In his lecture, Professor Brown will explore the implications of this dating of Buddhist metal image production. He will argue that the creation of metal images in India happened at the same time as the appearance of metal images in Sri Lanka and Southeast Asia. Thus, the appearance of the icons in both South and Southeast Asia does not follow the standard scholarly explanation that Buddhism arrived sequentially as Hinayana, Mahayana, and Tantric. In fact, the Buddhism of the sixth and seventh centuries reflects elements of all these categories that were moving together at the same time.
Robert L. Brown is Professor of Indian and Southeast Asian art at the University of California at Los Angeles (UCLA), and Curator of South and Southeast Asian art at the Los Angeles County Museum of Art (LACMA). His research focuses on the relationship of South Asian culture, religion, and art to the cultures, religions, and art of Southeast Asia.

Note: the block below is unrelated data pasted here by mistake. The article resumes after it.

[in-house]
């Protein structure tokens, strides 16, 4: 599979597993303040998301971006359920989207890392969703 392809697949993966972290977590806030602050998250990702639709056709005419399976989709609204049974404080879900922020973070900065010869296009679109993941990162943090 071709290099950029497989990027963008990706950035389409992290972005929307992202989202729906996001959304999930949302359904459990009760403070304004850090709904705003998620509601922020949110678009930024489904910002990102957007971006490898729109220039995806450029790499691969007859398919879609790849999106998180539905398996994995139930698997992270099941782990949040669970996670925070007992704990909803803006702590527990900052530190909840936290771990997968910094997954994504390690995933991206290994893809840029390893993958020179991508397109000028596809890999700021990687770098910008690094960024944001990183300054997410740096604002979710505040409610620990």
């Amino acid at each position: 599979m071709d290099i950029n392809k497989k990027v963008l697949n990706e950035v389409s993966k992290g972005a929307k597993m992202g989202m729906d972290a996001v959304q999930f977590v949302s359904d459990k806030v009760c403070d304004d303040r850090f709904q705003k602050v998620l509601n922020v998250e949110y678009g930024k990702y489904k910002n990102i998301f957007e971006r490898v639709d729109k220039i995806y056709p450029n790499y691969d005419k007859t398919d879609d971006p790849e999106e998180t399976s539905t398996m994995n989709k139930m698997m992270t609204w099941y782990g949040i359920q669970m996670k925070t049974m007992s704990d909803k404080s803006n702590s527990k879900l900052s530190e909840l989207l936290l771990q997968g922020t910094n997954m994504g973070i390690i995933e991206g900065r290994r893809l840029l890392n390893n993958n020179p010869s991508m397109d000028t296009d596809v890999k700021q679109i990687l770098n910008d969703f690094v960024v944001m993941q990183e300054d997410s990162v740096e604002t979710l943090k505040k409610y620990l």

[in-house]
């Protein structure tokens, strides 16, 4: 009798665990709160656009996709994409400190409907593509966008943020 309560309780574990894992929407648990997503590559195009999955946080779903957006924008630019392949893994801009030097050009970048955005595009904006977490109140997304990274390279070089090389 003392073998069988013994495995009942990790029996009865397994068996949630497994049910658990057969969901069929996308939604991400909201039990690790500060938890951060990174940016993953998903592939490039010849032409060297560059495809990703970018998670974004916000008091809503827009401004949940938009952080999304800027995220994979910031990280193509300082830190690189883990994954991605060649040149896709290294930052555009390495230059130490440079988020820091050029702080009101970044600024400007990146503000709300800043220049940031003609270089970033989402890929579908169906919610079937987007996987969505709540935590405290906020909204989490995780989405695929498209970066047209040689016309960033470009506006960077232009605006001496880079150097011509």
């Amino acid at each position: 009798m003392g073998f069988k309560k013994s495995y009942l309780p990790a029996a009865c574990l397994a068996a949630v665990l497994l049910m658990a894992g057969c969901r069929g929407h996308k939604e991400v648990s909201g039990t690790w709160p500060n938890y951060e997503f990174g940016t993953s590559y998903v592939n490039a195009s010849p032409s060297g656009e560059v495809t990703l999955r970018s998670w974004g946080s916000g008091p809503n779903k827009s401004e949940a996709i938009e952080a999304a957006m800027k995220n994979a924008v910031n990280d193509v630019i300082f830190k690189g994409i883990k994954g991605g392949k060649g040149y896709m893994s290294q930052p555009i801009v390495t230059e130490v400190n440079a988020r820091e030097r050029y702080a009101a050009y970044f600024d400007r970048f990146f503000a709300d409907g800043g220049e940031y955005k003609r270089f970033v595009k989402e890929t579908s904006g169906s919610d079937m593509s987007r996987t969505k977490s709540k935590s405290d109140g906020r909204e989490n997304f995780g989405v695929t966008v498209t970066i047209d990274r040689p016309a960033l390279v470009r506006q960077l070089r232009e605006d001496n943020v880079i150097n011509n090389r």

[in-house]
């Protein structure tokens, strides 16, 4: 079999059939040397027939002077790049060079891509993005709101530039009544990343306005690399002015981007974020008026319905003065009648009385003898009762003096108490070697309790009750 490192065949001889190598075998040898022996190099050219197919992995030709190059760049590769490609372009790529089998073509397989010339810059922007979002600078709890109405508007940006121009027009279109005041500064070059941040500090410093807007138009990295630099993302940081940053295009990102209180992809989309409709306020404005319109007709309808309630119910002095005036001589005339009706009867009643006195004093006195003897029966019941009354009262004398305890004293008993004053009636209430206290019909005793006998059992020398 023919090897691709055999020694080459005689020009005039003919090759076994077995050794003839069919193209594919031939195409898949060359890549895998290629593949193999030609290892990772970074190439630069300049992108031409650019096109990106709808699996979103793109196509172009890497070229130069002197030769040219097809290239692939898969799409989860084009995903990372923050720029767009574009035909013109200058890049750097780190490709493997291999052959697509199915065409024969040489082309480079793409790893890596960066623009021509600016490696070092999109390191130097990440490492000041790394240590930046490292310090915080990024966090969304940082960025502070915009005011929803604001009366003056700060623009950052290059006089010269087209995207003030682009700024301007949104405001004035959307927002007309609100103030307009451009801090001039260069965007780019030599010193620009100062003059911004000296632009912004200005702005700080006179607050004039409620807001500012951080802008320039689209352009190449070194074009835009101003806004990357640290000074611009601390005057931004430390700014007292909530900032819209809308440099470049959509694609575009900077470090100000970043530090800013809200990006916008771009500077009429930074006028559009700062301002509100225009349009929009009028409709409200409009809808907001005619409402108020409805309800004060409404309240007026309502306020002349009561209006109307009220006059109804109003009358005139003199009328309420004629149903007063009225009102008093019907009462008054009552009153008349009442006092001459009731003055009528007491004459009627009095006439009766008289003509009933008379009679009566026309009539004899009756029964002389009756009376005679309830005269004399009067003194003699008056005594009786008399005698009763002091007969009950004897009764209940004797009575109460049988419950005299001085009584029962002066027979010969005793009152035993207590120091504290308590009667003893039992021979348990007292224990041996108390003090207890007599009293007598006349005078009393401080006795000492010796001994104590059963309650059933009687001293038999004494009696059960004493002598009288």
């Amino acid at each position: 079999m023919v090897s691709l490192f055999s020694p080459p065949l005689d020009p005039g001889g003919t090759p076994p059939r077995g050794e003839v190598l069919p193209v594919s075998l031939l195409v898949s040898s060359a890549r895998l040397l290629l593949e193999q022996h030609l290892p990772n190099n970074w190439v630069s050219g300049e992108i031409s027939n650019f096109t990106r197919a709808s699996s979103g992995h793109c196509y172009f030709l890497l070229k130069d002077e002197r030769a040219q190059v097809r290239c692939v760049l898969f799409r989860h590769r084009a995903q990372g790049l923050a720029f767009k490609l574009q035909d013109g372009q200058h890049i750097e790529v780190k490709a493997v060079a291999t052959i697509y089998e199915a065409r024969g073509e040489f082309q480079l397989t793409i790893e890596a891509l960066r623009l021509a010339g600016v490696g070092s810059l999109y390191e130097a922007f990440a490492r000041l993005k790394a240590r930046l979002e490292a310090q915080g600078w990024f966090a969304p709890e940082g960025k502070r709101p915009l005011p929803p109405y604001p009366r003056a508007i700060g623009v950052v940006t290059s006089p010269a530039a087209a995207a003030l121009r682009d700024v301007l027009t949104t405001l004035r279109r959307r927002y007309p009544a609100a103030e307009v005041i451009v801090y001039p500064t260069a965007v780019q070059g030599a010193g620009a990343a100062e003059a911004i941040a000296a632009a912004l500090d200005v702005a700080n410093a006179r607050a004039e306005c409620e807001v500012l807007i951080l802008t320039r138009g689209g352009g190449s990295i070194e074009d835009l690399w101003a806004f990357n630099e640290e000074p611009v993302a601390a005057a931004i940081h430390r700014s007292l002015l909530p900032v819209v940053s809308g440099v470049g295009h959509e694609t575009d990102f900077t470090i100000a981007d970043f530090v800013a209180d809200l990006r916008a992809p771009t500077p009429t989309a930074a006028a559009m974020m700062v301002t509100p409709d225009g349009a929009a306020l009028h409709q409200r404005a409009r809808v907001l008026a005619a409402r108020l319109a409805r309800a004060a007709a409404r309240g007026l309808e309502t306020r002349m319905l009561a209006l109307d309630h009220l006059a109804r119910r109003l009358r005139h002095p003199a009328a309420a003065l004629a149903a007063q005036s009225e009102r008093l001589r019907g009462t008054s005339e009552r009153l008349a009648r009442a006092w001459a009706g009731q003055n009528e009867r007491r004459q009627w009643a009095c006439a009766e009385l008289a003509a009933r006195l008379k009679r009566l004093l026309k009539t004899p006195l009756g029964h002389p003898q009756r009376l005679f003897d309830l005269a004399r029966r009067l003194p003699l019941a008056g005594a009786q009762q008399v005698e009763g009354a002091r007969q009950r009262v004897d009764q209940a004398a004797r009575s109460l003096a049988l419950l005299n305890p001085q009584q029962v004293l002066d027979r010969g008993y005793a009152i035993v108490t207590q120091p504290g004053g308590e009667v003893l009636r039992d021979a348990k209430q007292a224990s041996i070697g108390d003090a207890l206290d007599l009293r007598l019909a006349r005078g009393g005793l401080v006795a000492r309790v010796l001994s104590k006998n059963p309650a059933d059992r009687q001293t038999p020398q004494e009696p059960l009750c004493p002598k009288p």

Admission to the lecture is free, but please register in advance by submitting the online registration form or by sending an e-mail to email@example.com
More information on the 20th Gonda Lecture by Robert L. Brown can be found at the KNAW website
Religious Studies - BA lecture series
The transformation of Buddhism across Central Asia from India to China - Taught by Numata Professor Meiji Yamada
Time: Every Tuesday evening from 19.00-21.00
Venue: LIPSIUS Building Room 228, Leiden University
These lectures are on the transmission of Buddhism across Central Asia, with attention given to laicization, interaction with other religious and cultural traditions, pilgrim records, art and archaeology. More info...
Religious Studies MA lecture series
The Way of Tea, the Way of the Buddha - Taught by Numata Professor Meiji Yamada
Time: Every Wednesday evening from 19.00-21.00